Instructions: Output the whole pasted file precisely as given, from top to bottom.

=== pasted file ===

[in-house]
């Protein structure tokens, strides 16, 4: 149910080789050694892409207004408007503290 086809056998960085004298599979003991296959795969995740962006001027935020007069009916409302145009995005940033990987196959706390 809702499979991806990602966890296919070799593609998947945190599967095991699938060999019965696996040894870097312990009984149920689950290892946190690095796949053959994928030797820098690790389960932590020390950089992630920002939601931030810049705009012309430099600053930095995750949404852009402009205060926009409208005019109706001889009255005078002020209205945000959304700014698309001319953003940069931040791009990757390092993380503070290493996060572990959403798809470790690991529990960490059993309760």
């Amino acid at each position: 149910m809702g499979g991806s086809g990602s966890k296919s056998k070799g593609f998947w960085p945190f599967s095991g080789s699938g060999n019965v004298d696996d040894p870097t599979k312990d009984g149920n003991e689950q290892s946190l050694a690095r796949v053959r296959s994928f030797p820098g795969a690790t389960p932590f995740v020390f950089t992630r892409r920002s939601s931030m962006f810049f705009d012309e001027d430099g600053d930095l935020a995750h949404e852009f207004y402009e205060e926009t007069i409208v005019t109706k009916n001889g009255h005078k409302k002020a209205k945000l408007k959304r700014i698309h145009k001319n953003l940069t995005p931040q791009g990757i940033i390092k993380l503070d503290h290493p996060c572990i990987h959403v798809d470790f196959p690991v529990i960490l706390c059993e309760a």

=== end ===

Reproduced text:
[in-house]
């Protein structure tokens, strides 16, 4: 149910080789050694892409207004408007503290 086809056998960085004298599979003991296959795969995740962006001027935020007069009916409302145009995005940033990987196959706390 809702499979991806990602966890296919070799593609998947945190599967095991699938060999019965696996040894870097312990009984149920689950290892946190690095796949053959994928030797820098690790389960932590020390950089992630920002939601931030810049705009012309430099600053930095995750949404852009402009205060926009409208005019109706001889009255005078002020209205945000959304700014698309001319953003940069931040791009990757390092993380503070290493996060572990959403798809470790690991529990960490059993309760």
């Amino acid at each position: 149910m809702g499979g991806s086809g990602s966890k296919s056998k070799g593609f998947w960085p945190f599967s095991g080789s699938g060999n019965v004298d696996d040894p870097t599979k312990d009984g149920n003991e689950q290892s946190l050694a690095r796949v053959r296959s994928f030797p820098g795969a690790t389960p932590f995740v020390f950089t992630r892409r920002s939601s931030m962006f810049f705009d012309e001027d430099g600053d930095l935020a995750h949404e852009f207004y402009e205060e926009t007069i409208v005019t109706k009916n001889g009255h005078k409302k002020a209205k945000l408007k959304r700014i698309h145009k001319n953003l940069t995005p931040q791009g990757i940033i390092k993380l503070d503290h290493p996060c572990i990987h959403v798809d470790f196959p690991v529990i960490l706390c059993e309760a």